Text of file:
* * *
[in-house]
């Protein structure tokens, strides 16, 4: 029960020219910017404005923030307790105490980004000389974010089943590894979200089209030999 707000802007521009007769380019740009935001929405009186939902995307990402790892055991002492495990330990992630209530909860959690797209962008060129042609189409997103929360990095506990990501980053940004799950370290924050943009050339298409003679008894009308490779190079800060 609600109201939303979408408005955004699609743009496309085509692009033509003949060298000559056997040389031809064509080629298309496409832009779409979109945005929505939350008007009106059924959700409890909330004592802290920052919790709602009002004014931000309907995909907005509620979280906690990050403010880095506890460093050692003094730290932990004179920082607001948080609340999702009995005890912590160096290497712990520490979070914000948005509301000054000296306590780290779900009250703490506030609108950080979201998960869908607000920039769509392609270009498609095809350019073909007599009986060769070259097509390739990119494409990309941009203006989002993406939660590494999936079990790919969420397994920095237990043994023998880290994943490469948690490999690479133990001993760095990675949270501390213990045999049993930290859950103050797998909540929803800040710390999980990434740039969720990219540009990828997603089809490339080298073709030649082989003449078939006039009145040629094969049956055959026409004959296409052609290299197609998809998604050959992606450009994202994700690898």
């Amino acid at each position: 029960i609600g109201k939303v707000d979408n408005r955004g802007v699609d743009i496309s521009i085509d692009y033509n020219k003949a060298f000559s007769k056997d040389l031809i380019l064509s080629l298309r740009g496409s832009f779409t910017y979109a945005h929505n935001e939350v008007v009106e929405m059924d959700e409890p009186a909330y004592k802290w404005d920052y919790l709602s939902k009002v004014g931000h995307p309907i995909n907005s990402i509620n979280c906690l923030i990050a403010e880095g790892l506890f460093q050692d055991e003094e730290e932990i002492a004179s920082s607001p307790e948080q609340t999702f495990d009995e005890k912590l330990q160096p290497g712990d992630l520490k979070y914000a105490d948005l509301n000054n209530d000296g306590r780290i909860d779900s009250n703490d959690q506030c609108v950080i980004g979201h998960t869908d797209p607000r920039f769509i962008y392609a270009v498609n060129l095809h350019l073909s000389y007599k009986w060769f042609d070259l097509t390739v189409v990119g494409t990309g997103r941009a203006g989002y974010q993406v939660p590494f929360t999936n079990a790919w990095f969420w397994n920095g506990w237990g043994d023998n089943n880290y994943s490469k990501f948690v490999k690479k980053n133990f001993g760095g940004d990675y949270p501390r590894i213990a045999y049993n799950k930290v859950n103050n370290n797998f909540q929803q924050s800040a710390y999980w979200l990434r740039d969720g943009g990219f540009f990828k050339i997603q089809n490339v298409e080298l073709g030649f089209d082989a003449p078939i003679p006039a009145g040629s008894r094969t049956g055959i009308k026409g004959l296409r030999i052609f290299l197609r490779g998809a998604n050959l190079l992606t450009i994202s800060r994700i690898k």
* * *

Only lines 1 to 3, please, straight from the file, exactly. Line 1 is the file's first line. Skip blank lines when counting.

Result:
[in-house]
């Protein structure tokens, strides 16, 4: 029960020219910017404005923030307790105490980004000389974010089943590894979200089209030999 707000802007521009007769380019740009935001929405009186939902995307990402790892055991002492495990330990992630209530909860959690797209962008060129042609189409997103929360990095506990990501980053940004799950370290924050943009050339298409003679008894009308490779190079800060 609600109201939303979408408005955004699609743009496309085509692009033509003949060298000559056997040389031809064509080629298309496409832009779409979109945005929505939350008007009106059924959700409890909330004592802290920052919790709602009002004014931000309907995909907005509620979280906690990050403010880095506890460093050692003094730290932990004179920082607001948080609340999702009995005890912590160096290497712990520490979070914000948005509301000054000296306590780290779900009250703490506030609108950080979201998960869908607000920039769509392609270009498609095809350019073909007599009986060769070259097509390739990119494409990309941009203006989002993406939660590494999936079990790919969420397994920095237990043994023998880290994943490469948690490999690479133990001993760095990675949270501390213990045999049993930290859950103050797998909540929803800040710390999980990434740039969720990219540009990828997603089809490339080298073709030649082989003449078939006039009145040629094969049956055959026409004959296409052609290299197609998809998604050959992606450009994202994700690898």
């Amino acid at each position: 029960i609600g109201k939303v707000d979408n408005r955004g802007v699609d743009i496309s521009i085509d692009y033509n020219k003949a060298f000559s007769k056997d040389l031809i380019l064509s080629l298309r740009g496409s832009f779409t910017y979109a945005h929505n935001e939350v008007v009106e929405m059924d959700e409890p009186a909330y004592k802290w404005d920052y919790l709602s939902k009002v004014g931000h995307p309907i995909n907005s990402i509620n979280c906690l923030i990050a403010e880095g790892l506890f460093q050692d055991e003094e730290e932990i002492a004179s920082s607001p307790e948080q609340t999702f495990d009995e005890k912590l330990q160096p290497g712990d992630l520490k979070y914000a105490d948005l509301n000054n209530d000296g306590r780290i909860d779900s009250n703490d959690q506030c609108v950080i980004g979201h998960t869908d797209p607000r920039f769509i962008y392609a270009v498609n060129l095809h350019l073909s000389y007599k009986w060769f042609d070259l097509t390739v189409v990119g494409t990309g997103r941009a203006g989002y974010q993406v939660p590494f929360t999936n079990a790919w990095f969420w397994n920095g506990w237990g043994d023998n089943n880290y994943s490469k990501f948690v490999k690479k980053n133990f001993g760095g940004d990675y949270p501390r590894i213990a045999y049993n799950k930290v859950n103050n370290n797998f909540q929803q924050s800040a710390y999980w979200l990434r740039d969720g943009g990219f540009f990828k050339i997603q089809n490339v298409e080298l073709g030649f089209d082989a003449p078939i003679p006039a009145g040629s008894r094969t049956g055959i009308k026409g004959l296409r030999i052609f290299l197609r490779g998809a998604n050959l190079l992606t450009i994202s800060r994700i690898k």